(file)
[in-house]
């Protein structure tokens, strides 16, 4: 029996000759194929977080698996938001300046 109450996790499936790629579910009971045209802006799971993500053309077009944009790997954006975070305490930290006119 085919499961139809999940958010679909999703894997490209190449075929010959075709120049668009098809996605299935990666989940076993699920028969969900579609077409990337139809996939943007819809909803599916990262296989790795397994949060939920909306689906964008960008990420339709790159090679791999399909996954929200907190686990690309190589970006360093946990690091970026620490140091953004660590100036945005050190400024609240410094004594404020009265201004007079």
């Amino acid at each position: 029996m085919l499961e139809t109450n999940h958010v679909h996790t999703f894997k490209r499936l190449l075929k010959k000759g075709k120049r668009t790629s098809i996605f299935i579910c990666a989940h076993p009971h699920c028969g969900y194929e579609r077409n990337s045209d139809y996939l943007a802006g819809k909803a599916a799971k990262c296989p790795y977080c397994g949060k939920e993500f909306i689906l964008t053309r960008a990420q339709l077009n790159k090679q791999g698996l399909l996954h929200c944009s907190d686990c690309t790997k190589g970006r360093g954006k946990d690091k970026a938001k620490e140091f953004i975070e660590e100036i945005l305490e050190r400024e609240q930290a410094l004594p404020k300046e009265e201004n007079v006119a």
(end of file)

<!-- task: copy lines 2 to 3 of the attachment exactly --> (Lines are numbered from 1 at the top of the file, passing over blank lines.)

């Protein structure tokens, strides 16, 4: 029996000759194929977080698996938001300046 109450996790499936790629579910009971045209802006799971993500053309077009944009790997954006975070305490930290006119 085919499961139809999940958010679909999703894997490209190449075929010959075709120049668009098809996605299935990666989940076993699920028969969900579609077409990337139809996939943007819809909803599916990262296989790795397994949060939920909306689906964008960008990420339709790159090679791999399909996954929200907190686990690309190589970006360093946990690091970026620490140091953004660590100036945005050190400024609240410094004594404020009265201004007079």
């Amino acid at each position: 029996m085919l499961e139809t109450n999940h958010v679909h996790t999703f894997k490209r499936l190449l075929k010959k000759g075709k120049r668009t790629s098809i996605f299935i579910c990666a989940h076993p009971h699920c028969g969900y194929e579609r077409n990337s045209d139809y996939l943007a802006g819809k909803a599916a799971k990262c296989p790795y977080c397994g949060k939920e993500f909306i689906l964008t053309r960008a990420q339709l077009n790159k090679q791999g698996l399909l996954h929200c944009s907190d686990c690309t790997k190589g970006r360093g954006k946990d690091k970026a938001k620490e140091f953004i975070e660590e100036i945005l305490e050190r400024e609240q930290a410094l004594p404020k300046e009265e201004n007079v006119a």